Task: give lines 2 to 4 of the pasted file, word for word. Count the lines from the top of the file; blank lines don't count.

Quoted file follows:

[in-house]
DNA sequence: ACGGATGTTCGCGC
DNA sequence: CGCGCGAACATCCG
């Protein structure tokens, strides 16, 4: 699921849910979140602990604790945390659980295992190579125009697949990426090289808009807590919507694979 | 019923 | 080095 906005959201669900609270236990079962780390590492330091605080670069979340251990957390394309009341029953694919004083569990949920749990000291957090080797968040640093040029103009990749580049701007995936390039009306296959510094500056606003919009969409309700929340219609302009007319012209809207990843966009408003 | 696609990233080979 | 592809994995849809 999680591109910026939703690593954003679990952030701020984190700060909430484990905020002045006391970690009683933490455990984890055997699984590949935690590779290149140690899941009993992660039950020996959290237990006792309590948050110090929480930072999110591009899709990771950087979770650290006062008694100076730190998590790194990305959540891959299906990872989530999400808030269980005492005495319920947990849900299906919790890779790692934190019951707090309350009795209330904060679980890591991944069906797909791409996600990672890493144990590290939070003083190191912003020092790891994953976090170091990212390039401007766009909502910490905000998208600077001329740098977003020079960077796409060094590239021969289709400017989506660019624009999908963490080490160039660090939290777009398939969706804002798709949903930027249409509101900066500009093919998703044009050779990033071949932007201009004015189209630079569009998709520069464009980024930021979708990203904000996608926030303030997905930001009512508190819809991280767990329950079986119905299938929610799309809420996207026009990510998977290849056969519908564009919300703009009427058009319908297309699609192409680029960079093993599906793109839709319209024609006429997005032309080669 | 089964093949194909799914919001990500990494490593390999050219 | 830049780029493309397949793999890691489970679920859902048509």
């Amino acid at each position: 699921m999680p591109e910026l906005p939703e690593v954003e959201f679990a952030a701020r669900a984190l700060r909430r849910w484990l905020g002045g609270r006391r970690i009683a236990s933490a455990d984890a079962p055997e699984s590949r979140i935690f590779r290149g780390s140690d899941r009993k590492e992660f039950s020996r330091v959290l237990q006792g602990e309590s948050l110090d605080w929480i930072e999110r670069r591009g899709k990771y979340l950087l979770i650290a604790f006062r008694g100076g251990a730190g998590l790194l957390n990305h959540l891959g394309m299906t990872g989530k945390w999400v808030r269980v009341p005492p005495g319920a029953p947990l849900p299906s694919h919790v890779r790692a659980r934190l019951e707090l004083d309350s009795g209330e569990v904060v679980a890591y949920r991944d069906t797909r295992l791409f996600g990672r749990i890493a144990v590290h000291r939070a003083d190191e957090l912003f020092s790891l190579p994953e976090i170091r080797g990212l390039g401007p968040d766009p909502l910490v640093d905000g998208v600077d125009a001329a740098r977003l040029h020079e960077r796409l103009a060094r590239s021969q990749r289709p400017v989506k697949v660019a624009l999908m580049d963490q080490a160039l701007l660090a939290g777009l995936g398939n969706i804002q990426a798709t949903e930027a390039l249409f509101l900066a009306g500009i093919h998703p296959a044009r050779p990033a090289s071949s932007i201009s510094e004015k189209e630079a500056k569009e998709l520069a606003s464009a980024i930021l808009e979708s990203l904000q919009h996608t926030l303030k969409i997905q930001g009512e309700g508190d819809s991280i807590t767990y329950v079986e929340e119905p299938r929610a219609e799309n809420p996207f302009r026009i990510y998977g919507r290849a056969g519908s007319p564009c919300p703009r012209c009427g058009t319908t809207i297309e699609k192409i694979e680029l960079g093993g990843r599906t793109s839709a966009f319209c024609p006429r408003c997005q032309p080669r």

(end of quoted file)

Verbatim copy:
DNA sequence: ACGGATGTTCGCGC
DNA sequence: CGCGCGAACATCCG
């Protein structure tokens, strides 16, 4: 699921849910979140602990604790945390659980295992190579125009697949990426090289808009807590919507694979 | 019923 | 080095 906005959201669900609270236990079962780390590492330091605080670069979340251990957390394309009341029953694919004083569990949920749990000291957090080797968040640093040029103009990749580049701007995936390039009306296959510094500056606003919009969409309700929340219609302009007319012209809207990843966009408003 | 696609990233080979 | 592809994995849809 999680591109910026939703690593954003679990952030701020984190700060909430484990905020002045006391970690009683933490455990984890055997699984590949935690590779290149140690899941009993992660039950020996959290237990006792309590948050110090929480930072999110591009899709990771950087979770650290006062008694100076730190998590790194990305959540891959299906990872989530999400808030269980005492005495319920947990849900299906919790890779790692934190019951707090309350009795209330904060679980890591991944069906797909791409996600990672890493144990590290939070003083190191912003020092790891994953976090170091990212390039401007766009909502910490905000998208600077001329740098977003020079960077796409060094590239021969289709400017989506660019624009999908963490080490160039660090939290777009398939969706804002798709949903930027249409509101900066500009093919998703044009050779990033071949932007201009004015189209630079569009998709520069464009980024930021979708990203904000996608926030303030997905930001009512508190819809991280767990329950079986119905299938929610799309809420996207026009990510998977290849056969519908564009919300703009009427058009319908297309699609192409680029960079093993599906793109839709319209024609006429997005032309080669 | 089964093949194909799914919001990500990494490593390999050219 | 830049780029493309397949793999890691489970679920859902048509």